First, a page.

How to Remove Limescale from a Humidifier/Vaporizer Heating Unit


Inge  asked: How do I remove limescale from a humidifier? We got a humidifier (Vicks) after our son had croup this winger. The heating element seems to be aluminum and gets caked with really resilient limescale. I’ve tried leaving vinegar in it, but no joy. Should I pour vinegar into the water container so it boils/humidifies with a vinegar solution? Thanks!

Whenever surfaces are exposed to mineral filled water for extended periods of time, there is a chance of limescale, or hard water deposits developing. These can be difficult to remove, especially when they occur on the interior components of an appliance. If the unit can be disassembled, it may allow for easier cleaning. Check the user guide for cleaning instructions to go along with the directions below.

You Will Need:

  • White vinegar
  • Old toothbrush
  • Soft cloths
  • Dish soap
  • Water
  • Glass cup or bowl
  • Spoon or dull knife

Steps to Remove the Limescale:

  1. Begin by unplugging the unit. Never attempt to clean any part of the humidifier while it is still plugged in.
  2. Clean the exterior with a soft cloth.
  3. Scrub away any limescale or “white powder” with a toothbrush.
  4. If there are mineral deposits that cannot be wiped away with water or water and dish soap, soak a cloth with vinegar and wrap it around the affected areas.
  5. Allow the vinegar to set on the deposits for a few minutes.
  6. Wipe the loosened deposits away with a soft cloth.
  7. Rinse thoroughly with clean water.
  8. If the deposits are inside of the heating unit/element, it may require some easy disassembly. Not all vaporizers/humidifiers can be taken apart. Consult the user guide or manufacturer’s instructions to see what is possible for your unit.
  9. If the unit can be disassembled, look for two sections – the heating unit (The metal rods or shroud  that heats the water and will likely hold the build-up.) and the power cordset (Do not disassemble this section!).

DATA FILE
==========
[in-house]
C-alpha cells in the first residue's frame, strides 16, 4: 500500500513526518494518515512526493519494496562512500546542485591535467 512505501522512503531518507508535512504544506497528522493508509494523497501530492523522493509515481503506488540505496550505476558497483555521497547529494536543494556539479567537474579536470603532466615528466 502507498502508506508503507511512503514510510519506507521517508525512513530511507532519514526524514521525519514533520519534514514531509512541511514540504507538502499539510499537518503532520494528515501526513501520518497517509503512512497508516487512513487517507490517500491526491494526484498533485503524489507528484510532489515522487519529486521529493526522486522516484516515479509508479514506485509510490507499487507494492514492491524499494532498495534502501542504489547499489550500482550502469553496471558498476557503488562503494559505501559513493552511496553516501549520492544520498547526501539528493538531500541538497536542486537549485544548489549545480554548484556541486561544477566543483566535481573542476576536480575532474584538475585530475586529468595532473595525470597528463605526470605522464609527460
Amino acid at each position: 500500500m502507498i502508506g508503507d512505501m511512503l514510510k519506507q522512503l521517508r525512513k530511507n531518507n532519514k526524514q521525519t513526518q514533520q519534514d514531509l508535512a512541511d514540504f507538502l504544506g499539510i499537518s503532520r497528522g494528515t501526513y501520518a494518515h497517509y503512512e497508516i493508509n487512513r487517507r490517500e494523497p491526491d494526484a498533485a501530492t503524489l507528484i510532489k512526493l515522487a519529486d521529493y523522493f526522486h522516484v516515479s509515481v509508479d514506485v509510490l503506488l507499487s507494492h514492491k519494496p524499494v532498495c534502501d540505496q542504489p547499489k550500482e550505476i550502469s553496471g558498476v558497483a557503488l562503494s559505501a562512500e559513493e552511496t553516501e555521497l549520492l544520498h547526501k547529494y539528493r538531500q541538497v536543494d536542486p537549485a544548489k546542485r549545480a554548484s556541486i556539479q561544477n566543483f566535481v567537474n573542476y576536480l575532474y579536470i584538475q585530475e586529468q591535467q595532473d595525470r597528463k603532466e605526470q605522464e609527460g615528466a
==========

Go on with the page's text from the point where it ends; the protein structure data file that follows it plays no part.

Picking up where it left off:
10. Remove as much of the deposits as possible with the brush and soft cloth. A spoon or dull knife can also be used to scrape the surfaces clean.
  11. If the deposits will not come off, fill a cup or bowl with a few inches of vinegar.
  12. Soak ONLY the affected areas in the vinegar for a couple of hours to overnight. Do NOT immerse the entire heating unit in any liquid, vinegar or water.
  13. Wash away loosened deposits with a soft cloth and clean water.
  14. Rinse the newly cleaned areas well.
  15. Once clean, allow it to dry or dry with a soft cloth.
  16. Reassemble in the same way that you took the unit apart. Ensure that all screws are back in the appropriate places.
  17. Repeat these cleanings monthly for optimal humidifier performance.

Additional Tips and Advice

  • NEVER clean a humidifier while it is still plugged in or operating.
  • Some minerals in the water may cause the container to turn black or brown. This does not affect the purity of the steam. The minerals will settle in the bottom and can be discarded when emptying the water.
  • If the heating unit cannot be disassembled to be cleaned, it will need to be replaced. There are replacement parts available through the manufacturer or sometimes, it may be cheaper to purchase a new humidifier.